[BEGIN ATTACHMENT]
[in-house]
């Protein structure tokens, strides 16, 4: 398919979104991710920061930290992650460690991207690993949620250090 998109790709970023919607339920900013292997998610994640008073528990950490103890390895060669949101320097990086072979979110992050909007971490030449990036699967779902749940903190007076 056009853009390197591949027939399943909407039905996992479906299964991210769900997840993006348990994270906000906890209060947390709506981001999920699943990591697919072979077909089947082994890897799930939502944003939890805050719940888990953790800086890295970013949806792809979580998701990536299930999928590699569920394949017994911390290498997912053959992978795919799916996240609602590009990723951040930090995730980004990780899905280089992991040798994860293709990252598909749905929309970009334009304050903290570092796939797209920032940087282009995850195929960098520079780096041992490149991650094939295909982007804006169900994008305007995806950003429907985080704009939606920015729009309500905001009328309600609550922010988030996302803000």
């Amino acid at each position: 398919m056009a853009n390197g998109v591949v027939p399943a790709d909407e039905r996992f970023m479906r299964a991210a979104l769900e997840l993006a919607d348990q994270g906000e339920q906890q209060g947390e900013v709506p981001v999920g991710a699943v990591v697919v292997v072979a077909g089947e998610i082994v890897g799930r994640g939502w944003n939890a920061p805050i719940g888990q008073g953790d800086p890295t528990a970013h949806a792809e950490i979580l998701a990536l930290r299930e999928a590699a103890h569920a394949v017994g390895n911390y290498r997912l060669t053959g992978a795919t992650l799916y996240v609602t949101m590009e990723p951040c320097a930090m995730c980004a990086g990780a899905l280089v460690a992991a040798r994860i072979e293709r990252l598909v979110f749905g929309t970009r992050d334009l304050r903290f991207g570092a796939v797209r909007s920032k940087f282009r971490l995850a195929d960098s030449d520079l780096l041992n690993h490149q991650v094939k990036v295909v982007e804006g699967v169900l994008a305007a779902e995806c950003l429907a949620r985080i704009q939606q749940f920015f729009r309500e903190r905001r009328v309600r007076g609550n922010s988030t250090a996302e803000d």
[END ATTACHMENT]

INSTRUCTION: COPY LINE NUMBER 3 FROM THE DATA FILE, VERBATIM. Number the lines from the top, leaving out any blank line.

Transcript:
């Amino acid at each position: 398919m056009a853009n390197g998109v591949v027939p399943a790709d909407e039905r996992f970023m479906r299964a991210a979104l769900e997840l993006a919607d348990q994270g906000e339920q906890q209060g947390e900013v709506p981001v999920g991710a699943v990591v697919v292997v072979a077909g089947e998610i082994v890897g799930r994640g939502w944003n939890a920061p805050i719940g888990q008073g953790d800086p890295t528990a970013h949806a792809e950490i979580l998701a990536l930290r299930e999928a590699a103890h569920a394949v017994g390895n911390y290498r997912l060669t053959g992978a795919t992650l799916y996240v609602t949101m590009e990723p951040c320097a930090m995730c980004a990086g990780a899905l280089v460690a992991a040798r994860i072979e293709r990252l598909v979110f749905g929309t970009r992050d334009l304050r903290f991207g570092a796939v797209r909007s920032k940087f282009r971490l995850a195929d960098s030449d520079l780096l041992n690993h490149q991650v094939k990036v295909v982007e804006g699967v169900l994008a305007a779902e995806c950003l429907a949620r985080i704009q939606q749940f920015f729009r309500e903190r905001r009328v309600r007076g609550n922010s988030t250090a996302e803000d």